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Sunday, October 01, 2006


We were invited to attend the 8th Römertage event at this Limes Fort Site near Stuttgart. Some 35 members flew out to be met by a coach at Stuttgart airport, whilst Russell and Terry did sterling work trucking a very slow lorry across half Europe with all the kit.

We were billetted in a Youth Hostel in the woods above the town. Built in 1937, the "Hitler Youth" swastika symbol had been carefully chiselled away from its stone plaque, but one could easily imagine the enthusiastic, lederhosen clad youth assembling and swinging down the woodland road singing appropriate marching songs.

The Guard preferred to mill around then shamble down to the town in odd groups – some staggering back in the early hours suitably uplifted by a more alcoholic stimulus.

The burgomeister of Aalen welcomed us on the first evening and we were presented with a very handsome bronze votive statuette of Eros and a stone head of Aalen’s genius loci.
We set our static camp display up on the site of the Limes cavalry fort, together with other groups and traders. The activity display area was very small and was surrounded with houses on three sides and the display tents on the other. We were thus diffident about shooting our artillery weapons. However the organisers were completely blasé about this. We loaded the onager and ballista with melons and oranges instead of the usual hard stuff, but could not shoot the catapulta with its lethal delivery. A German group’s tent was in the firing line, but when we warned them about this they said they would buy us a drink if we could hit it! (We managed it) Such is the laid back attitude to the same European health and safety laws which we in the UK "gold plate" so stiflingly.

Some 13,000 people watched our displays with repeated and enthusiastic applause. Outside the display ground was a large square which had been turned into a beer and refreshment area for the event. As we marched away at the end of the day, back to our changing area, we passed through this square and the whole crowd of several hundred people rose as one to cheer and applaud us. Such spontaneous appreciation sent a frisson down the spine.

Off duty and in the evenings we sampled the excellent pavement bars and restaurants.

One evening Exeter John did his best to promote international harmony when he became the object of a very friendly young German male in a bar. They had just got to the stage of exchanging tee shirts when he was quickly rescued by other Guard members who, with the benefit of being onlookers to the encounter, realised that the German wanted to take home not just the teeshirt, but John with it! Our last day was free and Juri, the organiser arrived at the Hostel to walk us up to Aalen’s famous thermal baths for free immersions. We asked him how far this walk would be – about two and a half kilometers was the reply – it turned out to be more like 3 miles and halfway up a mountain. For some this was the last straw after a physical weekend and hectic nights and the relaxing baths were sorely needed by the time we got there.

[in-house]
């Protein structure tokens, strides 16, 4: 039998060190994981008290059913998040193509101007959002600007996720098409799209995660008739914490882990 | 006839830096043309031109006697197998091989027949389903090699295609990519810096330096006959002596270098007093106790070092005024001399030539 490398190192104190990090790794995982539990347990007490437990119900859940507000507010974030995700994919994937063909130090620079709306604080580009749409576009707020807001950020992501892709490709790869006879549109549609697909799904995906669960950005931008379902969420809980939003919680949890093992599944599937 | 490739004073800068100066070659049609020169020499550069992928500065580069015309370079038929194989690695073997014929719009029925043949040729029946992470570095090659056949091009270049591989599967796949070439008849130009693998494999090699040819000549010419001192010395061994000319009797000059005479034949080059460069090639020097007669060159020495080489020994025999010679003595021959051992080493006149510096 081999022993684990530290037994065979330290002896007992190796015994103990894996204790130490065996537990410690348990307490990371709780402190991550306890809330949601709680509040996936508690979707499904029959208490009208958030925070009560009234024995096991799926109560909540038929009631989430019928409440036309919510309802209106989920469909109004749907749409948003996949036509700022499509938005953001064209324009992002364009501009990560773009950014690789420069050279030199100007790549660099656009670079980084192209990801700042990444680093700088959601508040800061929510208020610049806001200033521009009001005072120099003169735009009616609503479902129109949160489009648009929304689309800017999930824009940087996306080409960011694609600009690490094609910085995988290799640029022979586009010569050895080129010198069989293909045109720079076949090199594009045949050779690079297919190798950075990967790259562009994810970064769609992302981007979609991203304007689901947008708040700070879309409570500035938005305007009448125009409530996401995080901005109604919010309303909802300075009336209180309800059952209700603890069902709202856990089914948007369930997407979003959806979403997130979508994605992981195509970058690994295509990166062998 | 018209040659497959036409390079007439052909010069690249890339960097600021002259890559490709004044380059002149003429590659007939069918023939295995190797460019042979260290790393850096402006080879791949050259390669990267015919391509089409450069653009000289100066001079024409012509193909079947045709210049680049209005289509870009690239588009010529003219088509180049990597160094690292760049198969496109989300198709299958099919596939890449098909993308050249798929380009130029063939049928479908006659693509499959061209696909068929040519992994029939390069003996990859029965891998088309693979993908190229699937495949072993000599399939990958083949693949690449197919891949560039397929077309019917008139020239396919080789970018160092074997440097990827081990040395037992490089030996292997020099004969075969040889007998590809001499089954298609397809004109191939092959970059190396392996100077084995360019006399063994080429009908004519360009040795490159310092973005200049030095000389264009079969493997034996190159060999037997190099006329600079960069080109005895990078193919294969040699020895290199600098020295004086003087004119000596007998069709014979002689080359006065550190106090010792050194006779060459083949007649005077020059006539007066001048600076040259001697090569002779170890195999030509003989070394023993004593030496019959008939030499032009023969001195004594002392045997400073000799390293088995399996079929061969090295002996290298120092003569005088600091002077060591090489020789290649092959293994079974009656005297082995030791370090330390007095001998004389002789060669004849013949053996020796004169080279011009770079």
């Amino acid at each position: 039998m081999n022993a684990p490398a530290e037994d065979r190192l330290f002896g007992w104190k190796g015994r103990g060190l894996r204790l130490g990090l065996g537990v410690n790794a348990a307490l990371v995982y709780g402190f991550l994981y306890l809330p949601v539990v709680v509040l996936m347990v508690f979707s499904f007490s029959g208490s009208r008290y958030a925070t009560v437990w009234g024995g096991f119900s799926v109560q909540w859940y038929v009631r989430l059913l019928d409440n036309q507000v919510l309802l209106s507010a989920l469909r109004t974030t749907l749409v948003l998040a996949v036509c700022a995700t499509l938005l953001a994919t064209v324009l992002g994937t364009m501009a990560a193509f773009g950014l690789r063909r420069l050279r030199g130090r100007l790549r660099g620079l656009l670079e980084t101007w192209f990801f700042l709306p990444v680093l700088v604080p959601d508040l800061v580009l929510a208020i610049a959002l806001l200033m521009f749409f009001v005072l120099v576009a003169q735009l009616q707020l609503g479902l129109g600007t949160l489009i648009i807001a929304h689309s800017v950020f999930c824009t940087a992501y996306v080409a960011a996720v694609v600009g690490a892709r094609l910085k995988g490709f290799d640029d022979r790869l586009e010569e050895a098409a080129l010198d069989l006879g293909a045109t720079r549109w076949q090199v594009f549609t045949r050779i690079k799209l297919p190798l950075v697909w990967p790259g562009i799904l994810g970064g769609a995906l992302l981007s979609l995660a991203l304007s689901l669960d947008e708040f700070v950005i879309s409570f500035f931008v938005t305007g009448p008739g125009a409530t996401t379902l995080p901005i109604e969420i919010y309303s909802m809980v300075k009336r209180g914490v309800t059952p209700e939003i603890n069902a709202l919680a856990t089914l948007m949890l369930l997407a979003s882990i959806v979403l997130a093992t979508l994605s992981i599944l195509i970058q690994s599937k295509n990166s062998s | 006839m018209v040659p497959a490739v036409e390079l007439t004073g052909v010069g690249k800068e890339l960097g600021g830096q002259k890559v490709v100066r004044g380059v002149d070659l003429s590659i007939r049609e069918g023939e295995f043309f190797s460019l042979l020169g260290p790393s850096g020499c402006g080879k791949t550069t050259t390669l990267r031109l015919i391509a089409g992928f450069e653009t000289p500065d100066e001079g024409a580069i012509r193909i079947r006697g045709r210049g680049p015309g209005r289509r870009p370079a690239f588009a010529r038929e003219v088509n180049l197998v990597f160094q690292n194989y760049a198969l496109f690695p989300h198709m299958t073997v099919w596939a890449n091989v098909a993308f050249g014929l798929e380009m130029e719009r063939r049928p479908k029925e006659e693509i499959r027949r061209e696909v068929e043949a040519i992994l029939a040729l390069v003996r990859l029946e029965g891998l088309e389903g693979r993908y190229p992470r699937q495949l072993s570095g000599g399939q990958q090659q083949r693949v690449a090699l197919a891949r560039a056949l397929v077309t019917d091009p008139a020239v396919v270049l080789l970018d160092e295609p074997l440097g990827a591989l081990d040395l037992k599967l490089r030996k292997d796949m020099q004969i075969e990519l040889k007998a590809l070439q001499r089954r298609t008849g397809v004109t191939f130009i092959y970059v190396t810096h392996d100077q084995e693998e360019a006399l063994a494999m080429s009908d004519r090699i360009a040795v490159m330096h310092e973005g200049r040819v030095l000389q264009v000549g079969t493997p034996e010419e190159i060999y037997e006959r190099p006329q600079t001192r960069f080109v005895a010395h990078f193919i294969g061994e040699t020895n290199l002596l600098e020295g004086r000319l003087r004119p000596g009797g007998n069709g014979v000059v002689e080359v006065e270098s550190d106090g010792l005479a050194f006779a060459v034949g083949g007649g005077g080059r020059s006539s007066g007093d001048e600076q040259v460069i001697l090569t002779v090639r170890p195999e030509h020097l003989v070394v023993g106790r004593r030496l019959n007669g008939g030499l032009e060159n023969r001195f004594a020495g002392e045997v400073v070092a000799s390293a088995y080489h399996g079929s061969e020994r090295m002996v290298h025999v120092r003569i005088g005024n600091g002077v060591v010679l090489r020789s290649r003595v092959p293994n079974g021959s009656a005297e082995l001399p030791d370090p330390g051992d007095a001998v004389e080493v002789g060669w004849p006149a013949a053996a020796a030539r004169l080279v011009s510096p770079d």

We were very fortunate in having a German girl, Muriel, as our minder. She spoke excellent English, often smoothed our way and gave a very efficient German commentary during our displays. She became very much part of The Guard and we gallantly presented her with a bouquet of red roses on our goodbyes. She subsequently sent an email saying that everyone at Aalen thought the success of the Römertage was largely due to the participation of the Ermine Street Guard and how she was envied by everyone for her job working with us. She thinks that, once fed, we are an amazing group.

By common agreement this must go down as one of the very best events The Guard as ever attended. Perfect weather, good billet, enthusiastic audiences, excellent organisation and relaxing beer gardens and restaurants. Here’s to the next time!


pohanginapete said...

A German group’s tent was in the firing line, but when we warned them about this they said they would buy us a drink if we could hit it! (We managed it) — I loved this :^D

The whole post is fascinating and entertaining, with a great sense of fun mixed with accomplishment. Thanks Avus.

herhimnbryn said...

A. it does sound like you had a great time! Obviously the Guard were much appreciated. Glad you had a good time.

Avus said...

Thanks Pete and HHnB - yes we had a great time

Knowleypowley said...

You'll miss all this when you finish you know. You'll have to become the troop mascot when you retire!!

valonia said...

Sounds like you had a fab time.

I'm having trouble drawing my eyes away from all those bare legs...

Avus said...

Valonia-the bare legs. The guy second from the left (not me, I hasten to add) actually had (a fairly well oiled)young woman on her knees licking them!

Reminds me of Leonard Cohen's "Closing Time"!

valonia said...

Did she, er, take her blouse off then or was there just that much debauchary in your Roman camp?

*decides to become a Roman fangirl*

Avus said...

V - What kind of a group do you think we are? We take Roman re-enactment only as far as the military on duty - I think what Romans got up to off duty would be a little strong even for us! We are, after all, just nice boys away from our mums for a few days.

valonia said...

It's too late to tell me that, my imagination is aleady in overdrive!

Anonymous said...

Wonderful stuff!

Now I know why you know where all the roman roads are in Britian. (Little bird told me!)

Avus said...

Yes, Helen - I am full of useless information like that! I would have been good at route planning about 2000 years ago!